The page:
Odin is the chief god of the Aesir tribe. He is the god of many things and his influence is far-reaching. However, calling any of the heathen gods 'the god of this or that' is a vast oversimplification. As he is a god of war, as is Freya. The god of wisdom, but he takes advice from Mimir. The god of poetry, like Bragi, et cetra. This is something to keep in mind. In many of the things he has influence over, he isn't always the one you should turn to. He is certainly not the only one you could turn to.
He has many names which refer to his many aspects and should be used when petitioning him for a specific thing. In the eddas, sagas, and skaldic poems Odin has been referred to by literally a couple hundred names.
***Disclaimers: Many of these names are accented and pronounced much differently from how they appear in our alphabet. Look it up, and also dont use this as a sole reference. It isn't even close to a 'how to' guide. Just some information I noticed this place was lacking. These names are not strictly Norse. Some are derived from the Anglo-Saxon Woden and Germanic Wotann. the methods I mention for offerings are not the only ways to do it. I realize this reads like the side effects list on a medicine bottle and I apologize. Everything but the names and their translation are purely my opinion and experience. These are not even close to all the names. Just the ones I know off hand at the time of writing this. Finally, I can't stress this enough - RESEARCH. Odin does not suffer lazy fools.
He is Ofnir - 'The Inciter' or 'The Inspirer.' both refer to him being the patron of berserkers. Ofnir should be appealed to through symbols and acts of violence such as fighting, weaponry, blood, physical ordeal, and emotional ordeal that results in rage. Practicing the berserkergangr is also helpful. In my experience, calling on Ofnir is extremely effective in helping to bring on the gangr.
He has several names pertaining to being a god of warfare in a more general sense than Ofnir. such as Valdadr - 'Father of The Slain, Sigfadr - 'Father of Victory,' Biflindi - 'The Spear Shaker,' Bodogaedir - 'Battle Enhancer (or something similar),' Dorrudr - 'Spearman,' etc, etc. Calling upon Valfadr et al. should be approached in similar fashion to Ofnir, but with less emphasis on rage. He can be called upon for aid in battle.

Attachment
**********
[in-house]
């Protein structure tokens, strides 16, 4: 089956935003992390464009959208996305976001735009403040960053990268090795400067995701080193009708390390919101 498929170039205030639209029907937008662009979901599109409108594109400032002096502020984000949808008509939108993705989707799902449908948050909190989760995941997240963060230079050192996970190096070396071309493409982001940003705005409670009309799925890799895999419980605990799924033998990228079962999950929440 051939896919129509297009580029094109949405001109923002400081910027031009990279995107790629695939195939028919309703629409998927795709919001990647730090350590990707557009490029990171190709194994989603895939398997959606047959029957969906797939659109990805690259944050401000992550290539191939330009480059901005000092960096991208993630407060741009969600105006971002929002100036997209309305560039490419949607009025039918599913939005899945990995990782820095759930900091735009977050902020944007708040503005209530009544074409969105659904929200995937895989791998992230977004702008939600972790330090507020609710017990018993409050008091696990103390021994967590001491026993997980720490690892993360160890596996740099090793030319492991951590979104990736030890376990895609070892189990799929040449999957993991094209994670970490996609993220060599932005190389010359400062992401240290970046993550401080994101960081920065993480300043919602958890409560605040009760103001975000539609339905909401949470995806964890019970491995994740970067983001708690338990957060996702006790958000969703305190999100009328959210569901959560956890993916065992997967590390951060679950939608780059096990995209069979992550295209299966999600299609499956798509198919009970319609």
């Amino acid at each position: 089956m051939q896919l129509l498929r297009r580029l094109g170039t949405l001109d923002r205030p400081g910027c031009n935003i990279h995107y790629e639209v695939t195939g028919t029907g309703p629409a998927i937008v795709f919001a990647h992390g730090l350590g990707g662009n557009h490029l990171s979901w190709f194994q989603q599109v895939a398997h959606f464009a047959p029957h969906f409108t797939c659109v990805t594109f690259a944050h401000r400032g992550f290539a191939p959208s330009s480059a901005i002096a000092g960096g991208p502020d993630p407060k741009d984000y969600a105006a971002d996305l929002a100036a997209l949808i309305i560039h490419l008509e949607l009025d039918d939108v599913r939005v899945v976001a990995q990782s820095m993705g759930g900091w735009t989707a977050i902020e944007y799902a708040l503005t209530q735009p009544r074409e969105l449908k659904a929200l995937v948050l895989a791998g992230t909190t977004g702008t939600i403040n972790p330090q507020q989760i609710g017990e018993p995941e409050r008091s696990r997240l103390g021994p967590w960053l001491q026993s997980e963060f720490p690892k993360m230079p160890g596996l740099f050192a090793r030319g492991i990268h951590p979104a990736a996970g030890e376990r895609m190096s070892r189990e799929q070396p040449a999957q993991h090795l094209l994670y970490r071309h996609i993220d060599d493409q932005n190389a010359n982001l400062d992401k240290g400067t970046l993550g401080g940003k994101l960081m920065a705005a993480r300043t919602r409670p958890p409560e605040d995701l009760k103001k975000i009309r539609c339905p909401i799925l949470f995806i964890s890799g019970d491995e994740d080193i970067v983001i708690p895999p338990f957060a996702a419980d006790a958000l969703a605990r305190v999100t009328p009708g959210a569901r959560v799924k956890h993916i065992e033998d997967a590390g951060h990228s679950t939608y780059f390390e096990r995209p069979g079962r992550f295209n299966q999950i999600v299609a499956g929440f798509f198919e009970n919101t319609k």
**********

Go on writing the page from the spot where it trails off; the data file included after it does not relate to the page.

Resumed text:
He is Gangleri - 'The Wanderer.' who can be called on for aid in a journey, moving, travel in ways such as preparation, not getting mugged (personal experience speaking there - should this happen anyway, see 'Ofnir.'), etc. Appealing to him can involve travelling - anything from walking down a road in town you've never been down before to buying a one way plane ticket to the other side of the world and 'seeing what happens.' and the Raido rune.
He is a god of magic in several ways. Runatyr - 'Rune God,' Gondlir - 'Wand Bearer,' and Galdrafodr - 'Father of Galdr,' are all fairly self explanatory. For works in concealing your magic workings (or deception in general), he can be called on as Grimnir - 'Masked' or Fjolnir - 'Concealer.' I personally have never tried this. Some names can be called on to aid with 'offensive magic,' also. Such as Bolverkr - 'Evil Worker/Doer.'
For wisdom, he can be called on as Svidurr or Fjolnir - both meaning 'Wise One,' and Harri - Wise One. These are not a substitute for research and experience. But they can be used to help facilitate a deeper understanding of the runes, magic in general, people (arguably), etc.
Some names simply refer to his appearance, deeds and relation to other gods. like Harbard - 'Greybeard,' Hangatyr - 'Hanged God,' Hoarr - 'One-Eye,' or Borsson - 'Son of Bor.' I typically appeal to any aspect of Odin in verse. Since he's also a god of poetry (Sadr - 'Sooth') and I tend to use these as a way to signify that I'm not JUST applying to, say, Ofnir; and also because using the same name doesn't line up with Skaldic verse (for example, in Ragnar Lodbrok's saga, a giant snake is referred to as several things such as 'Heather-Eel,' 'Ground-Wolf' and 'Earth-Coil). Plus it sounds better than saying "Ofnir" a dozen times.
An interesting one I've come across whose old norse equivalent I've forgotten is, in English, 'Horse Hair Mustache.' just a fun fact.
Finally, there are multiple variations on each name that can be used. For example, Hangi=Hangagud=Hangatyr. (Hangi means 'Hanged One' and Hangagud and Hangatyr both mean 'Hanged God').
This should go without saying. But don't be an idiot and attack random people, freeze to death in the woods, or get yourself stranded on the other side of the earth. seriously.
Names of Odin